So if the school board changes direction and honors the $17 million in promised raises/bonuses, where will that money come from?

If the teachers union answers honestly, they’ll say this: busing, the physical plant and kids’ classrooms, particularly the music and arts programs.

And this will disproportionately affect poor kids, whose schools don’t have booster clubs or PTA organizations to help offset the cuts.

Even affluent schools will be affected. Magnet busing, including buses from places like Westchase to Robinson, could be on the chopping block. The AC unit in your kids’ school will not be replaced when it needs to be. Your kids’ marching band will not have needed instruments replaced.

The district can’t deficit spend a third year or borrow the money. Credit agencies will further lower the district’s bond ratings, making it even more expensive to borrow money, worsening the district’s financial spiral.

By calling for the Teach to the Contract effort this past week, the leadership of the teachers’ union has shown its incompetence.

Why?

The only way the teachers’ promised raises were going to happen is if the school board members voted to raise property taxes this past summer.

"So," you say, "why don’t they just vote to raise taxes now to properly pay teachers?"

Now they can’t. Governments like the school board operate on a fiscal year budget, which begins Oct. 1. The property tax collections that fund schools for 2018 are already being collected from the banks that hold your mortgage escrow (Remember the 4 percent discount for paying early in November?). Any tax increase the school board voted for today wouldn’t produce an increase in property tax collections until November 2018.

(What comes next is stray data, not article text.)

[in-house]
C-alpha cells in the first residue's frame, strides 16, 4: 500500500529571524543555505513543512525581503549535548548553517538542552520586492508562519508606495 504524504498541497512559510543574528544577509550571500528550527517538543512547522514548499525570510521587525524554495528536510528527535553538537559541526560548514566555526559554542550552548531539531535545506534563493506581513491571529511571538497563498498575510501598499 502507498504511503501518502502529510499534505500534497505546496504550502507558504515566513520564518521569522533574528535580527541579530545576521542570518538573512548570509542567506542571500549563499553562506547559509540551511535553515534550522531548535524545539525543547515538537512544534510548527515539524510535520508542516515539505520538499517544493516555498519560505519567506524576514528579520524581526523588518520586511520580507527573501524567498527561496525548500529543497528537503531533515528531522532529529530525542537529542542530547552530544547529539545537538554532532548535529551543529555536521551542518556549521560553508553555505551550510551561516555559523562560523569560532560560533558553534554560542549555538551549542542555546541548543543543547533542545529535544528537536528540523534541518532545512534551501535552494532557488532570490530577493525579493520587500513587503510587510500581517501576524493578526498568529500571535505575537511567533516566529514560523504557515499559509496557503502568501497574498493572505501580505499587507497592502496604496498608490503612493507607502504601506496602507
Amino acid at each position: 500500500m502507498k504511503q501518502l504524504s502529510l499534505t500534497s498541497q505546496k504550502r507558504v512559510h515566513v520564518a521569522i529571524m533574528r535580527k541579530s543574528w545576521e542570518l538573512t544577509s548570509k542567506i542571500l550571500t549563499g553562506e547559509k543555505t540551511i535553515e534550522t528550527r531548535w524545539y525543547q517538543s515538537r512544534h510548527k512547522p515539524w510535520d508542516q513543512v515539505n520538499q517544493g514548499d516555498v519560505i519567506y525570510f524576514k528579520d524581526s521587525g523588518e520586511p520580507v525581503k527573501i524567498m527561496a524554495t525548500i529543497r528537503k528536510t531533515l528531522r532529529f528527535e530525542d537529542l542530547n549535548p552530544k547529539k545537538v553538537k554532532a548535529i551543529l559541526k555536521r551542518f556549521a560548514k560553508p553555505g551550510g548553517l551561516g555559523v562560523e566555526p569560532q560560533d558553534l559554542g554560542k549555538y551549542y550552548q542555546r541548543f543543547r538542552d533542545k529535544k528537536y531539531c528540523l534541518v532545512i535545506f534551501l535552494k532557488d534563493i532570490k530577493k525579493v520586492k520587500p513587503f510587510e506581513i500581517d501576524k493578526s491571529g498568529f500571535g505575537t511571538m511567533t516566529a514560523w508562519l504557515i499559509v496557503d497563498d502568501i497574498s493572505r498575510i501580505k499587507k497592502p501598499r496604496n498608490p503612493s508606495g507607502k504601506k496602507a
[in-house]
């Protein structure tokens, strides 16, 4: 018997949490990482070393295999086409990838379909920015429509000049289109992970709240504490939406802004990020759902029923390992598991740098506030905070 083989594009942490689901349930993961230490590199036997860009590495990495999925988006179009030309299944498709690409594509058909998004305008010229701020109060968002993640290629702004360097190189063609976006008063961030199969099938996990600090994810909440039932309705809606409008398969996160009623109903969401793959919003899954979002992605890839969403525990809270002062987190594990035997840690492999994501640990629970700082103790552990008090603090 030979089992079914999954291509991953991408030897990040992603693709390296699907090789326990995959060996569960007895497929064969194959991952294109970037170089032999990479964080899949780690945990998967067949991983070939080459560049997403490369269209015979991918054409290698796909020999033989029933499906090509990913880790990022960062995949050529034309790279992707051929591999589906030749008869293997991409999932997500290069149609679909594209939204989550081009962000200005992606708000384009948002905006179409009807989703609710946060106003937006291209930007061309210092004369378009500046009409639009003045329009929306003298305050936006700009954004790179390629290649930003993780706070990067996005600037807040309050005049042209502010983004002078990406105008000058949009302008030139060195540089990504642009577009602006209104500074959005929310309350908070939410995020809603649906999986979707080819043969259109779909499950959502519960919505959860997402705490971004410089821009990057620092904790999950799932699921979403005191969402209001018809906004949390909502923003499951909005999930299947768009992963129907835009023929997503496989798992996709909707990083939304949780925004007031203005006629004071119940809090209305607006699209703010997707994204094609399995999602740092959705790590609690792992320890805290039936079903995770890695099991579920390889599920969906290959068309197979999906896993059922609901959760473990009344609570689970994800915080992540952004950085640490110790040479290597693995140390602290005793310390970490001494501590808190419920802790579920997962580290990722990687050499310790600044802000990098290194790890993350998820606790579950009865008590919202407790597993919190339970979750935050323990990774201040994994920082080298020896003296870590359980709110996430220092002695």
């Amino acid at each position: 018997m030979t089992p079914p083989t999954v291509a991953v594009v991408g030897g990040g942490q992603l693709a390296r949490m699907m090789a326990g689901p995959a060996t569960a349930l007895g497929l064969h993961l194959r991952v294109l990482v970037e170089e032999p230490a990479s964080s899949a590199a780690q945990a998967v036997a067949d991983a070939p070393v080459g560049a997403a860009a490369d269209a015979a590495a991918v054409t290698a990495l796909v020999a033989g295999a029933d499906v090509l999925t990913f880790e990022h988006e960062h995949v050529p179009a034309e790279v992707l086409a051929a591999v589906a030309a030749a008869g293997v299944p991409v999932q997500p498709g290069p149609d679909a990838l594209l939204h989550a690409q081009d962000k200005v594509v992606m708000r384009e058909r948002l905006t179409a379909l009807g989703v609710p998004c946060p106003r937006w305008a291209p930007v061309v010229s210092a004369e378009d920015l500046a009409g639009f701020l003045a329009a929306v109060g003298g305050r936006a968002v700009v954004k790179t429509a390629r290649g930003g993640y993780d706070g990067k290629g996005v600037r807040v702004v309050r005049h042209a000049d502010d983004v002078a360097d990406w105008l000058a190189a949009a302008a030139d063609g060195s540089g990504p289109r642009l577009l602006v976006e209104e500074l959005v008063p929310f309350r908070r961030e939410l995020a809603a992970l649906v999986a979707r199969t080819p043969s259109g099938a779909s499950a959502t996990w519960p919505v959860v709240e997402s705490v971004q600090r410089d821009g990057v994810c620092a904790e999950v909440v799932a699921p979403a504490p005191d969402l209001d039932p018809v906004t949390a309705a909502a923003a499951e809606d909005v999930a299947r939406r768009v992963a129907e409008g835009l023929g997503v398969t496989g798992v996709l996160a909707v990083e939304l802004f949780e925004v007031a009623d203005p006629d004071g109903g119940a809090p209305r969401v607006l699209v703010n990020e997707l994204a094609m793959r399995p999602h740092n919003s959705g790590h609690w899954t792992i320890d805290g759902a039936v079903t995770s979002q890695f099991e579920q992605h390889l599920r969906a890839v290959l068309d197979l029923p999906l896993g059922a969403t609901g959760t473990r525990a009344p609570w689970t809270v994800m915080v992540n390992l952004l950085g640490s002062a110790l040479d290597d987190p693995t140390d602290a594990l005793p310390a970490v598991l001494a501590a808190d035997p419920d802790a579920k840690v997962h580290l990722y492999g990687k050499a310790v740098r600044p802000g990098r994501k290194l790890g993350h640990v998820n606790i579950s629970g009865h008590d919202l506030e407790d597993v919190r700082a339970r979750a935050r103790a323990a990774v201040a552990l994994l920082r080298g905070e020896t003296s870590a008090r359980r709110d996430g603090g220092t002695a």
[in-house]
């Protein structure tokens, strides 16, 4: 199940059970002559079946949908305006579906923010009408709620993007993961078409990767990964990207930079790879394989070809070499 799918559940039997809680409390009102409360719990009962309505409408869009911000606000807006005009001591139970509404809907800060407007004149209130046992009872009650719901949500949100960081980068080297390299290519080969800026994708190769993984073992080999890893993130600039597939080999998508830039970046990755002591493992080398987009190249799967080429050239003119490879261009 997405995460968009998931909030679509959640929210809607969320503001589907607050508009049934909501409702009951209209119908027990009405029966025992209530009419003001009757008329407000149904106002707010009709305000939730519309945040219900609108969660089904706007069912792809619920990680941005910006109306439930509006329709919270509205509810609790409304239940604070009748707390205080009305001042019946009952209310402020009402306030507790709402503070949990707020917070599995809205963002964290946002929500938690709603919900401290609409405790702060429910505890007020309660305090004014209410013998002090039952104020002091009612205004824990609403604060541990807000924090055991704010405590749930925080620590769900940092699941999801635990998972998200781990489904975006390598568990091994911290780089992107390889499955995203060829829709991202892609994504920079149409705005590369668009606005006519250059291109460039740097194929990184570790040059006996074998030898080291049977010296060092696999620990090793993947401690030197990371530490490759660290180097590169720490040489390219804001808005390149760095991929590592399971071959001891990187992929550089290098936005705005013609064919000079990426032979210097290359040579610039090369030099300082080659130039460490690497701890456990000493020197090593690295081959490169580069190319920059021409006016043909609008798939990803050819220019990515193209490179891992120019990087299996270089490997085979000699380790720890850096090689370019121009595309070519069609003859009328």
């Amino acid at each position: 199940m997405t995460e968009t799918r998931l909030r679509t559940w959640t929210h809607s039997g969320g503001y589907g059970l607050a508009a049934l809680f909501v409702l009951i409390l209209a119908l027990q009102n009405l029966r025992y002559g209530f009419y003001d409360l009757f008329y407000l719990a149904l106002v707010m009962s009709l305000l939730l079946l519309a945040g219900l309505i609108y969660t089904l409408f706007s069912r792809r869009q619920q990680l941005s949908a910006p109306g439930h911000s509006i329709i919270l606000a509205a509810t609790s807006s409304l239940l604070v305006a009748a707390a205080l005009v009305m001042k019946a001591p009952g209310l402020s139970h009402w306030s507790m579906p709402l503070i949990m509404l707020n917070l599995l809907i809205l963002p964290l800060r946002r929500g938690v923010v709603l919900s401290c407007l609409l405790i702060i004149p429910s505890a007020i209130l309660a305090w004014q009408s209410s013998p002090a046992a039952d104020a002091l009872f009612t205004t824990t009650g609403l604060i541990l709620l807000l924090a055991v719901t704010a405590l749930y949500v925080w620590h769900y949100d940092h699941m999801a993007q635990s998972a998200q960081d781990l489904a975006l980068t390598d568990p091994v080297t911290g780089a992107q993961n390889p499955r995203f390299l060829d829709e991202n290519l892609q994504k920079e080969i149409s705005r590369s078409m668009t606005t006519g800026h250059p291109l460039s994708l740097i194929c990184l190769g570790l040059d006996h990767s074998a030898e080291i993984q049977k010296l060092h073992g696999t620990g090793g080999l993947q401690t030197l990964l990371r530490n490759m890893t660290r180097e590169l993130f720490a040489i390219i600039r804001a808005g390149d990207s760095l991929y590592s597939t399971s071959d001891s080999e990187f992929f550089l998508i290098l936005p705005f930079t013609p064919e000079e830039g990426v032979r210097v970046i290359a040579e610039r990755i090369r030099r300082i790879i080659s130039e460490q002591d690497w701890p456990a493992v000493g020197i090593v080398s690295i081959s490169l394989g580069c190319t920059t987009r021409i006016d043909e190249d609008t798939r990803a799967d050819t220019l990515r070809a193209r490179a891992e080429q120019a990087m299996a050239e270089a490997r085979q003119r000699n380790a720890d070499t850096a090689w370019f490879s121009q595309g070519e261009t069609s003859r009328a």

So I’ll repeat the question: where will the $17 million the union is demanding come from?

Does the leadership of the teachers union not understand basic budgeting? Any informed person would have pointed out that the time to hold a Teach to the Contract effort to rally parents to support the raises was last spring when the coming year’s budget was being hammered out.

I would have enthusiastically shown up to a meeting to demand teachers’ raises then.

Holding their contract protest now when the district can’t raise further funds forces informed parents to choose between teachers or their kids’ bus route; between teachers and the replacement of the school’s outdated AC unit; or between teachers and the funding of their kids’ band, orchestra or arts programs.

I can’t be party to any movement, however well-intentioned, that realistically pits teachers against students, particularly the poorest ones.

So what can you do?

If you’re a teacher, vote for more competent union leadership that understands the budget cycle.

And if you’re a parent, make sure that your support for teachers goes beyond an easy social media post of "I support our teachers!"

It’s time to make sure your vote reflects your willingness to raise your own property taxes to support your teachers.

Because they do deserve it.

Comments